NAIROBI/LAGOS (Reuters) - The number of deaths caused by malaria in Sub-Saharan Africa could double to 769,000 this year, as efforts to curb the disease are disrupted by the COVID-19 pandemic, the World Health Organisation warned on Thursday.
The region has more than 25,000 confirmed cases of COVID-19, with more than 1,200 deaths, and governments working with partners such as the WHO are focusing on tackling the pandemic.
WHO Regional Director for Africa Dr Matshidiso Moeti called on all countries to ensure that essential malaria prevention work continues.
“A recent analysis has found that if insecticide-treated bed net distribution stops, and case management reduces, malaria deaths in sub-Saharan Africa could double in comparison to 2018,” Moeti said at a briefing.
“This would be the highest number of deaths seen in the region since the year 2000.”
She pointed to statistics from Africa’s ebola outbreak showing that more people died of other diseases, including malaria, than from ebola itself, due to lack of access to treatment.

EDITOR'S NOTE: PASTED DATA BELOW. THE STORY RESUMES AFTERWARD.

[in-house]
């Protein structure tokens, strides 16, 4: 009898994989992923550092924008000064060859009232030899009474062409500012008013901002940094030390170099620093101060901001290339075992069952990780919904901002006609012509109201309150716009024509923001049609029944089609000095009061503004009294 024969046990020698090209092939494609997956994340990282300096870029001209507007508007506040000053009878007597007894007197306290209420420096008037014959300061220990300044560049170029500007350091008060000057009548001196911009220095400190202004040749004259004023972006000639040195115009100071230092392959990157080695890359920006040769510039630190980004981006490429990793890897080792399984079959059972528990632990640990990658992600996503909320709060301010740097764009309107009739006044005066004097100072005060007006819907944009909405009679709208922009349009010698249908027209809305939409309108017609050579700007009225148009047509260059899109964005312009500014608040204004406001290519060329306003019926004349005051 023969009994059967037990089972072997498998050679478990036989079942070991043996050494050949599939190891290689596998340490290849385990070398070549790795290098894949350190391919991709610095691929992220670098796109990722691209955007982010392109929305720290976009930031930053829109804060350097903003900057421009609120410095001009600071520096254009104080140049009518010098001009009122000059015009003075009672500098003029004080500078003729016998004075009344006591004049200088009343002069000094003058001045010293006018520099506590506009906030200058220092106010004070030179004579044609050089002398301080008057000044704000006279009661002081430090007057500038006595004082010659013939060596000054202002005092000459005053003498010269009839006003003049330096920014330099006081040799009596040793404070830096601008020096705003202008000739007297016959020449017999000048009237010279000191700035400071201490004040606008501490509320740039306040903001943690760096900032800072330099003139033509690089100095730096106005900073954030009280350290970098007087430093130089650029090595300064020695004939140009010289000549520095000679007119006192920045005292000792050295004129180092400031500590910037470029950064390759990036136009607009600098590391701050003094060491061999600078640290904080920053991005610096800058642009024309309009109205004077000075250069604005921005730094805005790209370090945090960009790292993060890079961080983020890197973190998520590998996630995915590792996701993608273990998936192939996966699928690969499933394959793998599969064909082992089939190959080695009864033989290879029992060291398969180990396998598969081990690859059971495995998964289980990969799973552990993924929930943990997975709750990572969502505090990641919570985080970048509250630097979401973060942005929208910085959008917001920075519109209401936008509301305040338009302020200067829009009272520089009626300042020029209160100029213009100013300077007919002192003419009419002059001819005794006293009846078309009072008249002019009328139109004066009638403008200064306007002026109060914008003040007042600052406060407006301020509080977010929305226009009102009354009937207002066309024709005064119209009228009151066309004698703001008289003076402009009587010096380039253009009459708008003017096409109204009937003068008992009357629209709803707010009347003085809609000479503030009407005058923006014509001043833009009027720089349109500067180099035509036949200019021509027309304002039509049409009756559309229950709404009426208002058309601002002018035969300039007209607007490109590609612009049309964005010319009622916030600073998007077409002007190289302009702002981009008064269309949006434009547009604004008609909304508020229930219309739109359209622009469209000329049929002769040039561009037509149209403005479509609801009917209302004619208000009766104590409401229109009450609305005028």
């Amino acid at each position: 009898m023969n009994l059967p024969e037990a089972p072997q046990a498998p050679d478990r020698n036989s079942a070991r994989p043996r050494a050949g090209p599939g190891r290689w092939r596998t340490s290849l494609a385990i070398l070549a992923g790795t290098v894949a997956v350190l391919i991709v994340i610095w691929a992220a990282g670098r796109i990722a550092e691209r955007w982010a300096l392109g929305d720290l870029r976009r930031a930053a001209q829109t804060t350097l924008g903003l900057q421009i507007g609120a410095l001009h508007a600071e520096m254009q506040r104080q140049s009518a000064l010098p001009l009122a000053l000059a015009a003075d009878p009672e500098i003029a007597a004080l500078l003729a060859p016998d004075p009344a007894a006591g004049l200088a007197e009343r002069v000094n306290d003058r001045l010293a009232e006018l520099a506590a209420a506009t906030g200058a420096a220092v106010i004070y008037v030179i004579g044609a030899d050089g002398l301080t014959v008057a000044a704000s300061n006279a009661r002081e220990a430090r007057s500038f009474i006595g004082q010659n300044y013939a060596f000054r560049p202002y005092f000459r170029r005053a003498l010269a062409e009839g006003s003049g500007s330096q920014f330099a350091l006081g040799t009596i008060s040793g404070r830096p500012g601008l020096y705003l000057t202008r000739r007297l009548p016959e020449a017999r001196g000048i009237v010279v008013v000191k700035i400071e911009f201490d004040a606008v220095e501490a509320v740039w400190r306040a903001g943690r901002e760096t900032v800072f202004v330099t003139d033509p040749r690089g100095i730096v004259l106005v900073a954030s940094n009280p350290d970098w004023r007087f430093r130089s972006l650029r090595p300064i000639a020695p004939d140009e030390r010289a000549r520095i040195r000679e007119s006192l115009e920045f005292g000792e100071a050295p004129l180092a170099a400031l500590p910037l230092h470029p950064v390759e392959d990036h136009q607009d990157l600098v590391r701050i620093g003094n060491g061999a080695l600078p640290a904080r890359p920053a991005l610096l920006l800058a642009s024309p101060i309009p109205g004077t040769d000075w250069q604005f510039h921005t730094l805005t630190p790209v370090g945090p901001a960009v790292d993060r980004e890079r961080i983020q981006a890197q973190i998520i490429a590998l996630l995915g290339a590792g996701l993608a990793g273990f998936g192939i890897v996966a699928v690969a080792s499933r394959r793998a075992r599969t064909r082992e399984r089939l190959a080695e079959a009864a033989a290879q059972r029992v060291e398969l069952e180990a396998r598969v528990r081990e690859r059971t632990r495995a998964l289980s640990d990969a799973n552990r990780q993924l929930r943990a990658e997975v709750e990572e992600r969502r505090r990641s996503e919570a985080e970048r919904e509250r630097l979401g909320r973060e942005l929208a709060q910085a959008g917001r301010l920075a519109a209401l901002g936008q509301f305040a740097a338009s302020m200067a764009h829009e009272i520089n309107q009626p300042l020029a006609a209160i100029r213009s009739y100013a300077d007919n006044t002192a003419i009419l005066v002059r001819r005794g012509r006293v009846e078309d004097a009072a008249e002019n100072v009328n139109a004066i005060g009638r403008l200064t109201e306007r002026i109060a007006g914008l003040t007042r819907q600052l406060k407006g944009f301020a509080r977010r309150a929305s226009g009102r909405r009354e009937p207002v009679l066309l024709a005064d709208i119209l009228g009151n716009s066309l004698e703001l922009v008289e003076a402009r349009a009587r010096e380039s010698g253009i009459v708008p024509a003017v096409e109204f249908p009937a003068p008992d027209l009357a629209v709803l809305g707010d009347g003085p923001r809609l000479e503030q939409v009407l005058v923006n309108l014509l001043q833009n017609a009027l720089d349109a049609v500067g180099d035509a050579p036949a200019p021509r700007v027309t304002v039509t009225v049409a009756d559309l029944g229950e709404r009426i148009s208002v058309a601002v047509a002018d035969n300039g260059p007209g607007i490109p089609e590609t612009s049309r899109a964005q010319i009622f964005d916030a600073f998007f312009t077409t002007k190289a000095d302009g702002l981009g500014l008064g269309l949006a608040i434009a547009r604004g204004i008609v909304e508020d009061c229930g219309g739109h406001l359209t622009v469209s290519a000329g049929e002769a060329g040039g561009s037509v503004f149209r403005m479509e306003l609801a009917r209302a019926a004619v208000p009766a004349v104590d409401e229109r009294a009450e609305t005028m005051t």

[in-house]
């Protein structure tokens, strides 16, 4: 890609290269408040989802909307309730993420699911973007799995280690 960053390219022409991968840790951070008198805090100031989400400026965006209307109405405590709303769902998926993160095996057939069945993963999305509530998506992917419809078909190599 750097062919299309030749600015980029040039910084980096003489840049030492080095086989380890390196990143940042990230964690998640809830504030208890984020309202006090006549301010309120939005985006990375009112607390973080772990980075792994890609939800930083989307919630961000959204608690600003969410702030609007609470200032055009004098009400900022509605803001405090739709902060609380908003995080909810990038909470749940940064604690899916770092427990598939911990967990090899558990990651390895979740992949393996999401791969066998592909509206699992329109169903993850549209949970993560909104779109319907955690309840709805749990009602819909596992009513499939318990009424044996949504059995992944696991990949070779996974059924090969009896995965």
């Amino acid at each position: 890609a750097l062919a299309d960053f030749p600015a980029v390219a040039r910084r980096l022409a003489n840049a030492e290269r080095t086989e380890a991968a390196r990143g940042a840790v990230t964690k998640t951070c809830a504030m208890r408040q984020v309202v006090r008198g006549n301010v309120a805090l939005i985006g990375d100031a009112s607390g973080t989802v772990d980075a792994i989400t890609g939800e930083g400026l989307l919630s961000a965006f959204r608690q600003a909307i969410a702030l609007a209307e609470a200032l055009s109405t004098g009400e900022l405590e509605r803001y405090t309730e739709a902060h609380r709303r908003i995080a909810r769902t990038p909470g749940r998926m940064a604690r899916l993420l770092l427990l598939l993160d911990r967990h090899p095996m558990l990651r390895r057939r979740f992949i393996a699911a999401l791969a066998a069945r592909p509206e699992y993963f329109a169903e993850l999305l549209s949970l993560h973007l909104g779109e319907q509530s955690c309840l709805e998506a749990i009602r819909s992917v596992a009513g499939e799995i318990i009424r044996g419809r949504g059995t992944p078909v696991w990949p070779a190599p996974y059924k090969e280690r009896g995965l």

“Let us not repeat that again with COVID-19,” she said.
In 2018, there were 213 million malaria cases and 360,000 related deaths in the African region, accounting for over 90% of global cases.
The WHO said that if the focus on slowing the spread of the new coronavirus leads to a reduction by three quarters of access to anti-malaria medicines, deaths could double to 769,000.
“Countries across the region have a critical window of opportunity to minimize disruptions in malaria prevention and treatment and save lives at this stage of the COVID-19 outbreak,” the WHO said in a statement.
The doubling of the number of deaths represents the worst case scenario, which also assumes the suspension of all distribution of treated mosquito nets due to the pandemic, the WHO said.
Benin, the Democratic Republic of the Congo, Sierra Leone and Chad have all initiated anti-malaria programmes during the pandemic, the WHO said, adding that should serve as a model for other nations on the continent.
Reporting by Duncan Miriri in Nairobi and Libby George in Lagos; Editing by Giles Elgood
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